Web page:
Window to the Law: Rules for Using Endorsements and Testimonials

Window to the Law: Rules for Using Endorsements and Testimonials

Dec 8, 2023
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Using endorsements and testimonials from past customers and clients can be a powerful marketing tool for your real estate business. Recent guidance from the Federal Trade Commission broadens the definition of an endorsement, and applies to all digital marketing, including social media. Implement the best practices in this video to keep your marketing efforts in line with the law.

Window to the Law: Using Endorsements and Testimonials in Real Estate — Transcript

As a real estate professional, you may be looking to refresh your marketing plan by asking current or former clients to share an online review or testimonial to highlight the value of your services and to attract new business. When done right, an endorsement or client testimonial can be a great way to reach new clients and help you stand out in a consumer’s search for a real estate professional. However, it’s important that real estate professionals understand how to properly incorporate testimonials into their marketing strategy and be familiar with the Federal Trade Commission‘s (FTC) latest guidance.  

In 2023, the FTC updated its guidance in several key ways, including on endorsements and testimonials to include digital marketing, such as social media and online reviews, and broadened the definition of endorsement to mean “any advertising message that consumers are likely to believe reflects the opinions, beliefs, findings, or experiences of a party other than the sponsoring advertiser.” Keep in mind that Section 5 of the Federal Trade Commission Act prohibits “unfair or deceptive acts or practices in or affecting commerce,” and a violation of the Act could result in civil penalties. Recently the FTC adjusted the maximum civil penalty to $50,150 per violation. 

The FTC has already started enforcing the prohibition on unfair or deceptive acts against real estate companies engaged in digital marketing. The FTC, along with California, Colorado, Florida, Illinois, Massachusetts, and New York, filed a lawsuit against a rental listing platform for allegedly “duping” consumers seeking rental housing by paying for fake online reviews and charging prospective tenants for access to phony listings. The FTC and the states also filed a stipulated order requiring the individual who allegedly sold tens of thousands of fake online reviews to the rental listing platform to pay $100,000 and cooperate with the FTC in its case against the rental listing platform.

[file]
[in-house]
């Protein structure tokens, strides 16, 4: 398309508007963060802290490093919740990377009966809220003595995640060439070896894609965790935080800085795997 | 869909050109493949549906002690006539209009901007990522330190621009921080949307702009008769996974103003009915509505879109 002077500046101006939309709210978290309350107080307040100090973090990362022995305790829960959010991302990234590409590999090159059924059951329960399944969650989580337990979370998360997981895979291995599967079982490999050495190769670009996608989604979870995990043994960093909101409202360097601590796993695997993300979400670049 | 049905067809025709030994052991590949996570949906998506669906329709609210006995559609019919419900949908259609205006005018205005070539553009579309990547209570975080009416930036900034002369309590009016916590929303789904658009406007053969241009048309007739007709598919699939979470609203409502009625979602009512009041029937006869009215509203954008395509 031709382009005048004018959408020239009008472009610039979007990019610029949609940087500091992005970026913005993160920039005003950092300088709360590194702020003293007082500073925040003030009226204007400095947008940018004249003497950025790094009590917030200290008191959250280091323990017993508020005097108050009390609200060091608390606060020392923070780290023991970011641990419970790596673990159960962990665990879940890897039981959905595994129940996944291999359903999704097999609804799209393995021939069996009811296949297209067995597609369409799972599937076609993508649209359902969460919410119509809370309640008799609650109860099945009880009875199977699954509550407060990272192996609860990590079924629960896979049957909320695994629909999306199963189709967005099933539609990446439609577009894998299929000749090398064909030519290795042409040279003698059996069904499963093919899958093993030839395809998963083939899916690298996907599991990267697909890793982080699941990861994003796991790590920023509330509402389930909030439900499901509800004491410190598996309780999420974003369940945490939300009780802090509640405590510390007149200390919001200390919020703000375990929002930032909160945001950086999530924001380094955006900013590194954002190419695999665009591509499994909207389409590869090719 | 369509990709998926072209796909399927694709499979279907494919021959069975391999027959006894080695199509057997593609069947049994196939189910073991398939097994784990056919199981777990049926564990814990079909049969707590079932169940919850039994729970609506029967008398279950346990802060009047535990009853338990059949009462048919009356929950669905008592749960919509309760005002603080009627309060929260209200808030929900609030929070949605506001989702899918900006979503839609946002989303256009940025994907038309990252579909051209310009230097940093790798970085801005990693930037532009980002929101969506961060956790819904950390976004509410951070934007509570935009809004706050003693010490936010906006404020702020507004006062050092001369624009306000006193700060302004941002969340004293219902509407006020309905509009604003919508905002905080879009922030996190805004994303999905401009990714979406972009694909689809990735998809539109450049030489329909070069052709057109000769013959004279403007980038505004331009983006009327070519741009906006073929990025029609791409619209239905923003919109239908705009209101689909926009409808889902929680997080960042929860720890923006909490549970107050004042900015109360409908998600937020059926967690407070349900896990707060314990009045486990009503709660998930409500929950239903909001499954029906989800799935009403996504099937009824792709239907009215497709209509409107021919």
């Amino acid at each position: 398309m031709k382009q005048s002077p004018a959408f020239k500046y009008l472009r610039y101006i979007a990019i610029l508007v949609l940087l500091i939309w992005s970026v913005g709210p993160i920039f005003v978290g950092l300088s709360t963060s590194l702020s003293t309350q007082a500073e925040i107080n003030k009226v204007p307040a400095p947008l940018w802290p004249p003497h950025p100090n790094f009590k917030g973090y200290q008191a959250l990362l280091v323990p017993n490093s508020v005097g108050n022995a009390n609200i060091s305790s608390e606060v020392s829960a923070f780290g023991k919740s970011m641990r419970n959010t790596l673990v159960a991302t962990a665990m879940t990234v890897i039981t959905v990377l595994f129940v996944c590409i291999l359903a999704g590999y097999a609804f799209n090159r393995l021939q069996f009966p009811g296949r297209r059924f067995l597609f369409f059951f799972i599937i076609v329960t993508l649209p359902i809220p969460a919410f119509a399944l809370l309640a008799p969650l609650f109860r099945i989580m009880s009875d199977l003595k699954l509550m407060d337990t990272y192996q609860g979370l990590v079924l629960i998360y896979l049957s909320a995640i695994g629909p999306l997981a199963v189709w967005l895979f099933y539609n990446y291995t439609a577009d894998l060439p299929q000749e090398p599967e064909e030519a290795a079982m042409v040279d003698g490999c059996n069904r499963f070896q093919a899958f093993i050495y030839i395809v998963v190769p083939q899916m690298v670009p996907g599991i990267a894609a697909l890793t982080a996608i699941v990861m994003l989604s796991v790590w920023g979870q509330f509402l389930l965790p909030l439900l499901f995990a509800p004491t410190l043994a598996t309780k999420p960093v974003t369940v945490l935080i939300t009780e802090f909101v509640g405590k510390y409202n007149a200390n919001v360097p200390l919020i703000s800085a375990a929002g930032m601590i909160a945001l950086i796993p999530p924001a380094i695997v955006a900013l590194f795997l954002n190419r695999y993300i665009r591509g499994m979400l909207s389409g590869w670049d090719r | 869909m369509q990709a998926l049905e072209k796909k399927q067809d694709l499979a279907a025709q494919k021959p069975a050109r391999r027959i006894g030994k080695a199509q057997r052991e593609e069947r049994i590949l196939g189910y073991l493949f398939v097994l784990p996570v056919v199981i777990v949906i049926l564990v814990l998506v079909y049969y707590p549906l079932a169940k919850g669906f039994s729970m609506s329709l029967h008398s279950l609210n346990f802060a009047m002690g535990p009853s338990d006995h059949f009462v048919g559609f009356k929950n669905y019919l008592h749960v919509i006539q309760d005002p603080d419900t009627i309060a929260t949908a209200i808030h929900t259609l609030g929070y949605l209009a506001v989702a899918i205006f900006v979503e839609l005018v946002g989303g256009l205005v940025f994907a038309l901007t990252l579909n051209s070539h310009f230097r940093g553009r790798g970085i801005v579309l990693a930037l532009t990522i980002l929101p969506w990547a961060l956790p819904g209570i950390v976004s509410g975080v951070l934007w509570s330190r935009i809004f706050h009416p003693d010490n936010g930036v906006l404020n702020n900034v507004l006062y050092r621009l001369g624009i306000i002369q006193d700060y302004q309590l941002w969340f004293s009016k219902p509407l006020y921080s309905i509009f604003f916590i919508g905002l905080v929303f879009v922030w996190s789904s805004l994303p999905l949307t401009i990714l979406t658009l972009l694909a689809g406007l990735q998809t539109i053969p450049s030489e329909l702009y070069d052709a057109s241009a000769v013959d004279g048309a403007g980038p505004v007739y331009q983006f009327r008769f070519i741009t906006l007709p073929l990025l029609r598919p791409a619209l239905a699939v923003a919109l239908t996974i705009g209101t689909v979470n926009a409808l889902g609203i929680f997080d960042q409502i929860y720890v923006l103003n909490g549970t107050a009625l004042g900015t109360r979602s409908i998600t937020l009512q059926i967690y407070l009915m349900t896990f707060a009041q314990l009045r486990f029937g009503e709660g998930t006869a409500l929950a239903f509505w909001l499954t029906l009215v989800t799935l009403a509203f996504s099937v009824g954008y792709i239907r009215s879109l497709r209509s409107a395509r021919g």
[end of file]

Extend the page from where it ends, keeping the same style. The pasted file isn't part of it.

When using testimonials and endorsements to market your business, consider these best practices:

  • Ensure that endorsements are truthful and not misleading. Endorsements should always reflect the individual’s honest opinion, belief, and experience of your services.
  • When using client testimonials, clearly disclose that the outcome for one client may vary for another.
  • Disclose any connection between your business and the endorser, especially for paid endorsements. And, as required by NAR’s Code of Ethics Article 12, always present a true picture in your advertising and representations to the public.
  • For endorsements by an organization, ensure that the endorsement fairly reflects the collective judgment of the organization and not just that of a few individuals.

By following these best practices and adhering to the FTC’s guidance, real estate professionals may give their digital marketing efforts a boost while complying with their obligations under the law and the Code of Ethics. 

Thank you for watching this episode of Window to the Law.

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